Leawood mulls idea of turning former city hall building into community museum

The former home of Leawood's city hall at 96th Street and Lee Boulevard.
The former home of Leawood’s city hall at 96th Street and Lee Boulevard.

By Jerry LaMartina

The Leawood City Council is sifting through plans to repair and preserve the city’s old City Hall building and to build a new Fire Station No. 1.

At its meeting Tuesday night, the council unanimously approved the issuance of general obligation bonds and related notes that would allocate $5 million for the new fire station.

In a work session before the council’s meeting, the conversation worked its way through several options for how to proceed with the old City Hall, including:

  • Move it on its current site at 96th Street and Lee Boulevard to better accommodate the new fire station, and build an annex with climate-controlled space for historic artifacts, a restroom, an elevator, workspace, classrooms and a parking lot
  • Move the building to Ironwoods Park or Leawood City Park in order to open up space for it and an annex
  • Tear down the old City Hall and build a replica of it on the current site, with an annex; or combine various elements of these options.

The Leawood Historic Commission several years ago “lobbied vehemently against moving the City Hall building anywhere,” Mayor Peggy Dunn said.

City Administrator Scott Lambers said preliminary conversations had yielded a consensus “that we would keep the building pretty much where it’s at,” lift it, remove its understructure and replace it with a concrete slab, which would cost several hundred thousand dollars.

“However, I wouldn’t let the cost give us sticker shock right away,” he said. “You’re looking at putting together a facility that will be a historic museum for the city for perpetuity, and if we’re going to do it, I think that we need to probably do it right.”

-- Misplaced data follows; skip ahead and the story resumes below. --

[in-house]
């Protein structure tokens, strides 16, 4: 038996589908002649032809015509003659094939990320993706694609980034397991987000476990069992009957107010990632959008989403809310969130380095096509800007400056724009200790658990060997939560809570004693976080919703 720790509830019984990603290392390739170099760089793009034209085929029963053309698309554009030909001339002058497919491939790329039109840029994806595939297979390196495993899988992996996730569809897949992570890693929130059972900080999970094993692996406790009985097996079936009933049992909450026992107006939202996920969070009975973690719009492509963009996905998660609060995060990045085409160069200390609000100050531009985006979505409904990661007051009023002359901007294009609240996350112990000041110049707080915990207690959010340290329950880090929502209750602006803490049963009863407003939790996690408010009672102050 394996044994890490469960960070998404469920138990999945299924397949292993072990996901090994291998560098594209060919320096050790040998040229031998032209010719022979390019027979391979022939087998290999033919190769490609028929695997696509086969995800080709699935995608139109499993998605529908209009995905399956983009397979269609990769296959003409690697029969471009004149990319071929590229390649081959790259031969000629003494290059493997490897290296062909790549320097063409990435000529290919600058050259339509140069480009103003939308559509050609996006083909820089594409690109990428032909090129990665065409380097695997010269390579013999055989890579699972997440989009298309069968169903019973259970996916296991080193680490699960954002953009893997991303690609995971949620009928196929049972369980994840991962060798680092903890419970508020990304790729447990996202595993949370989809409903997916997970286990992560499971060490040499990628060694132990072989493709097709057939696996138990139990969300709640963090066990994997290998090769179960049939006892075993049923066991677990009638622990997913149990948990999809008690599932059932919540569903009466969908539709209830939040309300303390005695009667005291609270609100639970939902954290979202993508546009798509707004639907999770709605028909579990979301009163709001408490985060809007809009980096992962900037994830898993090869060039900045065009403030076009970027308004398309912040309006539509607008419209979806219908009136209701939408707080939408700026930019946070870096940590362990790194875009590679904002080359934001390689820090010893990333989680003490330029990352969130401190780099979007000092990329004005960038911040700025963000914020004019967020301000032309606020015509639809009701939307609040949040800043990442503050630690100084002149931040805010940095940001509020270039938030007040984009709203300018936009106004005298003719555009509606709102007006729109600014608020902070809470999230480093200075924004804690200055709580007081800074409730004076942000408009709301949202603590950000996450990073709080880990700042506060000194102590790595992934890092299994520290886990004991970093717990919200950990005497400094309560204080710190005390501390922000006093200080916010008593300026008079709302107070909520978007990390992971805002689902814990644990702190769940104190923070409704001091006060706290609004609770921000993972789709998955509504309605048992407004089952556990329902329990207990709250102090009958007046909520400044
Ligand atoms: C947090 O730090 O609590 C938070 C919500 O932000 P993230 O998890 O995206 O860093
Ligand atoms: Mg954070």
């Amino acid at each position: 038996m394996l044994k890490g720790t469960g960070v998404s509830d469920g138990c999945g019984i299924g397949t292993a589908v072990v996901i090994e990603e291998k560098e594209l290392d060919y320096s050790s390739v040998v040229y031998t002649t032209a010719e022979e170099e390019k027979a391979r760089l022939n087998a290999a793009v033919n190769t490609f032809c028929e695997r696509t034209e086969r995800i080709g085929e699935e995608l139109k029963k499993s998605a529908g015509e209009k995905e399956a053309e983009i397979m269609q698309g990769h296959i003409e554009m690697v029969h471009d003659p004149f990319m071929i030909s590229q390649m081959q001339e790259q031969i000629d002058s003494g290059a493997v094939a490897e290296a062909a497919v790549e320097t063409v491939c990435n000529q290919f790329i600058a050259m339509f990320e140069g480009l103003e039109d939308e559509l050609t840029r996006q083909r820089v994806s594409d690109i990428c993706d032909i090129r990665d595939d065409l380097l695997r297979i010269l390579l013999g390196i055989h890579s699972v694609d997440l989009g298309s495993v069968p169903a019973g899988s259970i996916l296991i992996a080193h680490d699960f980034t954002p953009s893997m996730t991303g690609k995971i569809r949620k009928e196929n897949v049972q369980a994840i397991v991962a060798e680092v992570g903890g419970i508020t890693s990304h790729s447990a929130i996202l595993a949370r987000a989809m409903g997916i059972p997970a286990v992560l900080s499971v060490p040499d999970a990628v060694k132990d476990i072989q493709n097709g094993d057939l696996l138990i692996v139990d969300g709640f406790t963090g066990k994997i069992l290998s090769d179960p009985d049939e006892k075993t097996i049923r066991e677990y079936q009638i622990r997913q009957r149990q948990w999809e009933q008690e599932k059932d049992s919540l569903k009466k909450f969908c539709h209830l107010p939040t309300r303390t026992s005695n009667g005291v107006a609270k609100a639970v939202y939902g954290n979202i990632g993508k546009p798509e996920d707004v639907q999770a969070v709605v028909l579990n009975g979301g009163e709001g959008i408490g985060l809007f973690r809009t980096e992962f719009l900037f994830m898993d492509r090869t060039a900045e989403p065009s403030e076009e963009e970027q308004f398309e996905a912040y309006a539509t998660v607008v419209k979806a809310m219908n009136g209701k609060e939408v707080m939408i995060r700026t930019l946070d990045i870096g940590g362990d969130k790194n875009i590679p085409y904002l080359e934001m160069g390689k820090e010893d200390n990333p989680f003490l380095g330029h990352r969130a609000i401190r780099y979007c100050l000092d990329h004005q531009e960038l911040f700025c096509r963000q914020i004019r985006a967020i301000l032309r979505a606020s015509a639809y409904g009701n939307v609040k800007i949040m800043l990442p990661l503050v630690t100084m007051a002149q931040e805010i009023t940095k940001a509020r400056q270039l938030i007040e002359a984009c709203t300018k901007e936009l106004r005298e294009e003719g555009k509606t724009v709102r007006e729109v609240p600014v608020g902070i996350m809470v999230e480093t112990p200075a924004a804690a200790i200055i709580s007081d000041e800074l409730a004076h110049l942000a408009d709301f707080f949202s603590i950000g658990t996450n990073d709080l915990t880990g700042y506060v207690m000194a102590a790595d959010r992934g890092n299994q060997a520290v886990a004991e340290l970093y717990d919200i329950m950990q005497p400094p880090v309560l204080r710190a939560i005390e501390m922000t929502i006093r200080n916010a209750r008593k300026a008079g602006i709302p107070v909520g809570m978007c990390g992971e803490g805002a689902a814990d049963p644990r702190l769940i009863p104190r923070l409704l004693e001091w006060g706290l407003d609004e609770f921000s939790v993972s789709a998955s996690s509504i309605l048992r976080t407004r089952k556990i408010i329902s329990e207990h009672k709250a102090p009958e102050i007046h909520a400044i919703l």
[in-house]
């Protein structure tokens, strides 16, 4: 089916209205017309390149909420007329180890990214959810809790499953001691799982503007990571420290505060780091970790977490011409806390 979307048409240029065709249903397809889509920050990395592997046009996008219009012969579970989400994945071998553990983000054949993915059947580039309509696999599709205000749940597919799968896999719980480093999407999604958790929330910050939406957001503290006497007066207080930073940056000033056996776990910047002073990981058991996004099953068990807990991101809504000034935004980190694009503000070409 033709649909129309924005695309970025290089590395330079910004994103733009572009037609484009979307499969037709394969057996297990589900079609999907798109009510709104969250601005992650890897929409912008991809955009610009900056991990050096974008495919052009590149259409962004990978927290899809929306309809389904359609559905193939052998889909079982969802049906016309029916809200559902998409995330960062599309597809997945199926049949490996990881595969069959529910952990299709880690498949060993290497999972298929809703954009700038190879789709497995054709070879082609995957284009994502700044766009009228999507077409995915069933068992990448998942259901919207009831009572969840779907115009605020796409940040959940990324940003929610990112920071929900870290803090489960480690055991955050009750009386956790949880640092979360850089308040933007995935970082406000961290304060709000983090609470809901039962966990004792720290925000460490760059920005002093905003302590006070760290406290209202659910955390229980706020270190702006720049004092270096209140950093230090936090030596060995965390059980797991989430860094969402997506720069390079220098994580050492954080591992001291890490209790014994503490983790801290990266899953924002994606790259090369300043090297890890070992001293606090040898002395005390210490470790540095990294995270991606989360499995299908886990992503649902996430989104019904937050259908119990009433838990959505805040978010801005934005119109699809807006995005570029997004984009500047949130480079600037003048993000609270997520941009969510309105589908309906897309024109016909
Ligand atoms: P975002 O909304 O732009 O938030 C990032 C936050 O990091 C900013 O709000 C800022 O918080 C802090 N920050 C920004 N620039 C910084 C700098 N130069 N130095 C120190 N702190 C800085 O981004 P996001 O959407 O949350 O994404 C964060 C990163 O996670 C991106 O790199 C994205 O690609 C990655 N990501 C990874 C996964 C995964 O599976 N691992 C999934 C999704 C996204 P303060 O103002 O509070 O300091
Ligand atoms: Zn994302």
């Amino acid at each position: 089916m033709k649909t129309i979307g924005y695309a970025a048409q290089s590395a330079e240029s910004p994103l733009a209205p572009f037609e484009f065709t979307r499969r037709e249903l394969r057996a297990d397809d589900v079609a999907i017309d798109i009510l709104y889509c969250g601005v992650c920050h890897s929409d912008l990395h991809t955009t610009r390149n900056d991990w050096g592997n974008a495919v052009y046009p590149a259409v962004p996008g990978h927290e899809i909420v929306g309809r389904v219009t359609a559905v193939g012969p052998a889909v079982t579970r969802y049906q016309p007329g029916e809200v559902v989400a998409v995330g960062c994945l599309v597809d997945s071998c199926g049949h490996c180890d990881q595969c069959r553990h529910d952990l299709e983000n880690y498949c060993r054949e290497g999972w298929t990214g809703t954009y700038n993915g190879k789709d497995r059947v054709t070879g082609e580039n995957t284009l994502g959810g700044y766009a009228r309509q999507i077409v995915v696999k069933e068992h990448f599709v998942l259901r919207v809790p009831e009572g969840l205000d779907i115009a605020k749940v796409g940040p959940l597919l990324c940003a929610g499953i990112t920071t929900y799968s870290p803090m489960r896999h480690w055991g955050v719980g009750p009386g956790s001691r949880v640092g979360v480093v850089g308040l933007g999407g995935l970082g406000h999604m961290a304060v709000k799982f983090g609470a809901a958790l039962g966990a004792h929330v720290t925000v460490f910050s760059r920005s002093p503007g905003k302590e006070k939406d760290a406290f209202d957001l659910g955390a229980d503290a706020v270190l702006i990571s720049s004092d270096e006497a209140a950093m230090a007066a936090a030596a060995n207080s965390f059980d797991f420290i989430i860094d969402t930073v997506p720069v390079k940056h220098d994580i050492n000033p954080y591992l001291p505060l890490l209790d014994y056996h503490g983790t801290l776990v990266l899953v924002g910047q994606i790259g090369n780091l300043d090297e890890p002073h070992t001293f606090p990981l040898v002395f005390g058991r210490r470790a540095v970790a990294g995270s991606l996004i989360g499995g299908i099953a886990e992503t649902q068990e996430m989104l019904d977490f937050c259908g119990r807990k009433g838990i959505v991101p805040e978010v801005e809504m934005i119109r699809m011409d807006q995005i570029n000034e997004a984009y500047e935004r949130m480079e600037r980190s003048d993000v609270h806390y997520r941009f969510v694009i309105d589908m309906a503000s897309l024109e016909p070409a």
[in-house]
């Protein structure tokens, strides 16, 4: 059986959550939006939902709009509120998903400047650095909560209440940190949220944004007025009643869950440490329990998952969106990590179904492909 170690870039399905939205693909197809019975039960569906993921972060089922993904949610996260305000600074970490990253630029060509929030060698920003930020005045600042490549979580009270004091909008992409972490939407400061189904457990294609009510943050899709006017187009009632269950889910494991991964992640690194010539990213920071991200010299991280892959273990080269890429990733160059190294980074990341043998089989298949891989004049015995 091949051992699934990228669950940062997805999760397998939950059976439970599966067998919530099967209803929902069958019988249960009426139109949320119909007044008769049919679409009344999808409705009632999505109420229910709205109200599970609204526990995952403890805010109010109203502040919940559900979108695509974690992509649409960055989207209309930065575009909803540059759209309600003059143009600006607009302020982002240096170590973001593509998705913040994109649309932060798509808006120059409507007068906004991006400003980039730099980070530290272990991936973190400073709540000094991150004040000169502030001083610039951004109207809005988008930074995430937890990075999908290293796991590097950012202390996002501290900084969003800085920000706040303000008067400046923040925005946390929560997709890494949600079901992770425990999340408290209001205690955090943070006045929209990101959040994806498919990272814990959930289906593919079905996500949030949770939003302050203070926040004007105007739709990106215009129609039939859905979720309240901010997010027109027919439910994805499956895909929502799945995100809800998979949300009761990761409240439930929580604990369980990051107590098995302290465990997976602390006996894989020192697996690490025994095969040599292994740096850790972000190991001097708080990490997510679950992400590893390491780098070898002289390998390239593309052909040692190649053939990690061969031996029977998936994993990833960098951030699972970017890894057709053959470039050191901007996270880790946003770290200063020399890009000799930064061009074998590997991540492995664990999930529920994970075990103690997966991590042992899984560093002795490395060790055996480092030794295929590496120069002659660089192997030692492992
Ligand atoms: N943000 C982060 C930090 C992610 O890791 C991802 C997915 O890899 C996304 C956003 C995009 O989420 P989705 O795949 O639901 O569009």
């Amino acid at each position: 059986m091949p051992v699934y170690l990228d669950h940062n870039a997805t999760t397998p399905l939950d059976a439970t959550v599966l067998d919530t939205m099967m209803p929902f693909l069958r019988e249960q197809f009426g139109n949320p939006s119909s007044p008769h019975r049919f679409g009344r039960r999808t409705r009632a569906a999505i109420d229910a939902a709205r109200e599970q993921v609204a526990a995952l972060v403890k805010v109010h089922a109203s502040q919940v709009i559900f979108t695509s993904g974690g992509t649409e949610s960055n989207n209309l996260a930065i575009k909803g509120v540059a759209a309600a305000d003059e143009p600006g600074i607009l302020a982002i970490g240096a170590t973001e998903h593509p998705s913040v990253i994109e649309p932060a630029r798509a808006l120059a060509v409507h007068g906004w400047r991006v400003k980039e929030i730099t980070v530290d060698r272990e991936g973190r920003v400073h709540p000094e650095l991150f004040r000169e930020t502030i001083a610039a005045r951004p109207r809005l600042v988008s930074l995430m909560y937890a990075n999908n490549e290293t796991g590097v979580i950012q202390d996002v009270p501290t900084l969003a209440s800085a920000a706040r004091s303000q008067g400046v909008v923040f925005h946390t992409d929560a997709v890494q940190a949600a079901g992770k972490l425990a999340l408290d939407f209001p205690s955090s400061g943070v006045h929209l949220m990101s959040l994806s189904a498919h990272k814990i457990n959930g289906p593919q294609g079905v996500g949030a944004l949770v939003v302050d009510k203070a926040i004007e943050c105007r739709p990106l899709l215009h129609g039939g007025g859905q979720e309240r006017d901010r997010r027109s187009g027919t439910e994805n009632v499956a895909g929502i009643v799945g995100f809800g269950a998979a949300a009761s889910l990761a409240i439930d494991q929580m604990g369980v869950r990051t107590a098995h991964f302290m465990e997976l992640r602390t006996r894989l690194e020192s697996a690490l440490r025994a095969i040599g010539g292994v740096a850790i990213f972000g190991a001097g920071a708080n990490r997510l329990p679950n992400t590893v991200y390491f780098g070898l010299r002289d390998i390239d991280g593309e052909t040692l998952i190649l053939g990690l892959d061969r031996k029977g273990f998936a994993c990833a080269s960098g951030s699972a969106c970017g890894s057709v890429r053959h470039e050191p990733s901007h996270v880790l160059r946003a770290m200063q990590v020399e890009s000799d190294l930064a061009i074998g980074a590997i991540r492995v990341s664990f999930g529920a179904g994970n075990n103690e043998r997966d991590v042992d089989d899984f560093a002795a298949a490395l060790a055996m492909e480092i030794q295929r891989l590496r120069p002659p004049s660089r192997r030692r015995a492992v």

Ward 1 Councilwoman Debra Filla said artifacts could be stored off the existing site, which would keep more space available there. She also emphasized the value of preserving and expanding green space to include a gathering space on the site.

Ward 3 Councilman Chuck Sipple said he wondered “if we should consider leaving the front view the same and the side view the same, put it on a slab and build an annex on the back.”

Lambers advised proceeding by first addressing the new fire station, then the old City Hall and then surrounding park improvements. The consensus at the work session was to proceed with that approach and revisit it with a construction cost estimate and timetable at the July 18 work session.

Fire Chief Dave Williams said the new fire station probably would occupy 7,000 to 8,000 square feet and have two stories, a basement and three bays — two for working fire trucks and another to display an antique truck. He advised building a fence between City Hall and the fire station to prevent children from coming at will from the park to the fire trucks “because they are fascinated with them,” but including a way for people to come to the station from the City Hall grounds.